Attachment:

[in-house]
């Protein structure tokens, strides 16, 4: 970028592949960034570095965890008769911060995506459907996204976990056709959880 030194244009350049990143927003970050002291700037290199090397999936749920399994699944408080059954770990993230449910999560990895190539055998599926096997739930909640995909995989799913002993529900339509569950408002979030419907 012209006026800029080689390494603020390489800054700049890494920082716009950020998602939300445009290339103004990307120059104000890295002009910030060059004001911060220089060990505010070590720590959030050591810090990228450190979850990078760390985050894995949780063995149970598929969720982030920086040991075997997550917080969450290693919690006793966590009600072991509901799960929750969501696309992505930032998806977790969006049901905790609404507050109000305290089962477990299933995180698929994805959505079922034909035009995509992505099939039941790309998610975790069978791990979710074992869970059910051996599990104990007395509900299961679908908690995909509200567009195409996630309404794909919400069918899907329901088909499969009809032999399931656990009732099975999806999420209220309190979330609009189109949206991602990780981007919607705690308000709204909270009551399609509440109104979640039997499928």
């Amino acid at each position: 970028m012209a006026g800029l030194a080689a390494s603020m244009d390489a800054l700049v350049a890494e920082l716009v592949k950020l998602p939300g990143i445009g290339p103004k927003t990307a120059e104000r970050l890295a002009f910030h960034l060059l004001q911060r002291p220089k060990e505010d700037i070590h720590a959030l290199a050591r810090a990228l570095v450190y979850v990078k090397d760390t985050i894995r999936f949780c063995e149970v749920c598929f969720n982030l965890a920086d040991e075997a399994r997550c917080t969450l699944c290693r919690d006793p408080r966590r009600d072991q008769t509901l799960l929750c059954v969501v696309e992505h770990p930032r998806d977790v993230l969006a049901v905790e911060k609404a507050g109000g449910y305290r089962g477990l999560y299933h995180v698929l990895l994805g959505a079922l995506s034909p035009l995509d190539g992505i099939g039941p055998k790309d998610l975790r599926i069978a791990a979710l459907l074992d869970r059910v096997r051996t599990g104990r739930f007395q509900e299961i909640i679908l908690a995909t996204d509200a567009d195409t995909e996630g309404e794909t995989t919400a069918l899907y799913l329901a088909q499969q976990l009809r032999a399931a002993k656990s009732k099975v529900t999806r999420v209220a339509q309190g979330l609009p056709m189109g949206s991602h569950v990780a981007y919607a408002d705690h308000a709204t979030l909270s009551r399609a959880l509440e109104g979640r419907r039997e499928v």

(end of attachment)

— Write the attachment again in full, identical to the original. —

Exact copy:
[in-house]
């Protein structure tokens, strides 16, 4: 970028592949960034570095965890008769911060995506459907996204976990056709959880 030194244009350049990143927003970050002291700037290199090397999936749920399994699944408080059954770990993230449910999560990895190539055998599926096997739930909640995909995989799913002993529900339509569950408002979030419907 012209006026800029080689390494603020390489800054700049890494920082716009950020998602939300445009290339103004990307120059104000890295002009910030060059004001911060220089060990505010070590720590959030050591810090990228450190979850990078760390985050894995949780063995149970598929969720982030920086040991075997997550917080969450290693919690006793966590009600072991509901799960929750969501696309992505930032998806977790969006049901905790609404507050109000305290089962477990299933995180698929994805959505079922034909035009995509992505099939039941790309998610975790069978791990979710074992869970059910051996599990104990007395509900299961679908908690995909509200567009195409996630309404794909919400069918899907329901088909499969009809032999399931656990009732099975999806999420209220309190979330609009189109949206991602990780981007919607705690308000709204909270009551399609509440109104979640039997499928």
């Amino acid at each position: 970028m012209a006026g800029l030194a080689a390494s603020m244009d390489a800054l700049v350049a890494e920082l716009v592949k950020l998602p939300g990143i445009g290339p103004k927003t990307a120059e104000r970050l890295a002009f910030h960034l060059l004001q911060r002291p220089k060990e505010d700037i070590h720590a959030l290199a050591r810090a990228l570095v450190y979850v990078k090397d760390t985050i894995r999936f949780c063995e149970v749920c598929f969720n982030l965890a920086d040991e075997a399994r997550c917080t969450l699944c290693r919690d006793p408080r966590r009600d072991q008769t509901l799960l929750c059954v969501v696309e992505h770990p930032r998806d977790v993230l969006a049901v905790e911060k609404a507050g109000g449910y305290r089962g477990l999560y299933h995180v698929l990895l994805g959505a079922l995506s034909p035009l995509d190539g992505i099939g039941p055998k790309d998610l975790r599926i069978a791990a979710l459907l074992d869970r059910v096997r051996t599990g104990r739930f007395q509900e299961i909640i679908l908690a995909t996204d509200a567009d195409t995909e996630g309404e794909t995989t919400a069918l899907y799913l329901a088909q499969q976990l009809r032999a399931a002993k656990s009732k099975v529900t999806r999420v209220a339509q309190g979330l609009p056709m189109g949206s991602h569950v990780a981007y919607a408002d705690h308000a709204t979030l909270s009551r399609a959880l509440e109104g979640r419907r039997e499928v």